News Archive - stories from March 2018.
For information about a story, contact Ann Tihansky (202) 208-3342.
Visiting scientist from Japan assisting shoreline-change studies in California
Masayuki Banno is spending a year-long sabbatical with the Pacific Coastal and Marine Science Center in Santa Cruz, California, collaborating with Patrick Barnard’s coastal-change group
. Masayuki is a Visiting Scientist from Japan’s Port and Airport Research Institute (PARI), a government agency similar to USGS. Masayuki has been a research scientist with PARI since 2009. As a member of PARI’s Coastal and Estuarine Sediment Dynamics Group
, he studies short-term beach response to waves, as well as processes that drive long-term coastal change. Masayuki received his Ph.D. from Kyushu University. In 2015, he received the Best Paper Award from the Coastal Engineering Committee of the Japan Society of Civil Engineers. Masayuki is working with Barnard’s team and their data sets to further develop and test his shoreline-change model. He and his family will be in Santa Cruz until September. Contact: Patrick Barnard, email@example.com
, 831-460-7556posted: 2018-03-15
Laboratory collaboration to study earthquake hazards off southeast Alaska and western Canada
USGS scientists and colleagues from the Geological Survey of Canada (GSC), University of Calgary, Sitka Sound Science Center, and U.S. Forest Service spent a week in February at GSC laboratories in British Columbia investigating earthquake hazards posed by the Queen Charlotte-Fairweather fault. They examined dozens of sediment cores collected during a September 2017 research cruise
along the fault, which ruptured in at least six major earthquakes during the past century. GSC personnel have spent months analyzing the sediment cores’ physical properties; the group that met in February extracted nearly 500 sediment samples to be dated using radiocarbon analysis and other methods. Knowing ages of sediment layers will help the scientists analyze recurrence intervals of earthquakes and submarine landslides to better estimate quake and tsunami hazards associated with the fault. Contacts: Amy East, firstname.lastname@example.org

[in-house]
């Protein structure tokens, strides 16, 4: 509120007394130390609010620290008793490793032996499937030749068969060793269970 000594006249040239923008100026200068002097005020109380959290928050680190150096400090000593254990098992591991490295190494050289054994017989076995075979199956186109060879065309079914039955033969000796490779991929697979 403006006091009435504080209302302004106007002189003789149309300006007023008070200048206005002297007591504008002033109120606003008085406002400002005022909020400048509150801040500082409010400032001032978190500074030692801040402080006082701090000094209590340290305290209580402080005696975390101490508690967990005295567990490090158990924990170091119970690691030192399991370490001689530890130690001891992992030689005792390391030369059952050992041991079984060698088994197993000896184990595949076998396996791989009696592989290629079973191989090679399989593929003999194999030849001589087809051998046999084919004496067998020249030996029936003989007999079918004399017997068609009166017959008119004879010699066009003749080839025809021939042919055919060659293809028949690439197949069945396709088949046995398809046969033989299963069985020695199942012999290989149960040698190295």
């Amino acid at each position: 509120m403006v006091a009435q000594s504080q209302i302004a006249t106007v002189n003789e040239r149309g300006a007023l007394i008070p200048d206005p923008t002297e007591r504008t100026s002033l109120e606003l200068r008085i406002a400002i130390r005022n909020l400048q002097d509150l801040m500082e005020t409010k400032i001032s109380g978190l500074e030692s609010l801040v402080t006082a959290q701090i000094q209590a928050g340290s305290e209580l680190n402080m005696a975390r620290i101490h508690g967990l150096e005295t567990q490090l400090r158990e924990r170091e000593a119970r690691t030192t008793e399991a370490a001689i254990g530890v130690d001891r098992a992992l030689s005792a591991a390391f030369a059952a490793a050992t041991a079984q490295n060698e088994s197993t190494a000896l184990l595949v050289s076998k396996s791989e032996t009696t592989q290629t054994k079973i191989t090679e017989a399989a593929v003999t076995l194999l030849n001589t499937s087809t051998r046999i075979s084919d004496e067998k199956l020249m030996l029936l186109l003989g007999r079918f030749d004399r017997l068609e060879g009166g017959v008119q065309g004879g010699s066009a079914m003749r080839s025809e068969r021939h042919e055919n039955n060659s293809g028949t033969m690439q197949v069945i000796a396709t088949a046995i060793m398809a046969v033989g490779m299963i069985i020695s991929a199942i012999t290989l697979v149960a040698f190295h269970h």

, 831-460-7533; Danny Brothers, email@example.com
, 831-460-7460posted: 2018-03-12
Fulbright Scholar Joins Coral Reef Project at Pacific Coastal and Marine Science Center
The Pacific Coastal and Marine Science Center (PCMSC) in Santa Cruz, California, recently welcomed Andrew Pomeroy, a Fulbright scholar from Australia who will spend approximately 6 months here conducting research on sediment movement in coral reef systems. Andrew is a coastal oceanographer and engineer from the Indian Ocean Marine Research Centre in Perth, where he has a joint appointment with the University of Western Australia (UWA) and the Australian Institute of Marine Science. His research interests
include the interaction of waves, currents, and sediment with benthic communities, such as sea-grass meadows, aquaculture farms, and reef ecosystems. Andrew’s USGS host is research oceanographer Curt Storlazzi, who leads PCMSC’s Coral Reef Project
and worked with Andrew in 2013 on an extensive field campaign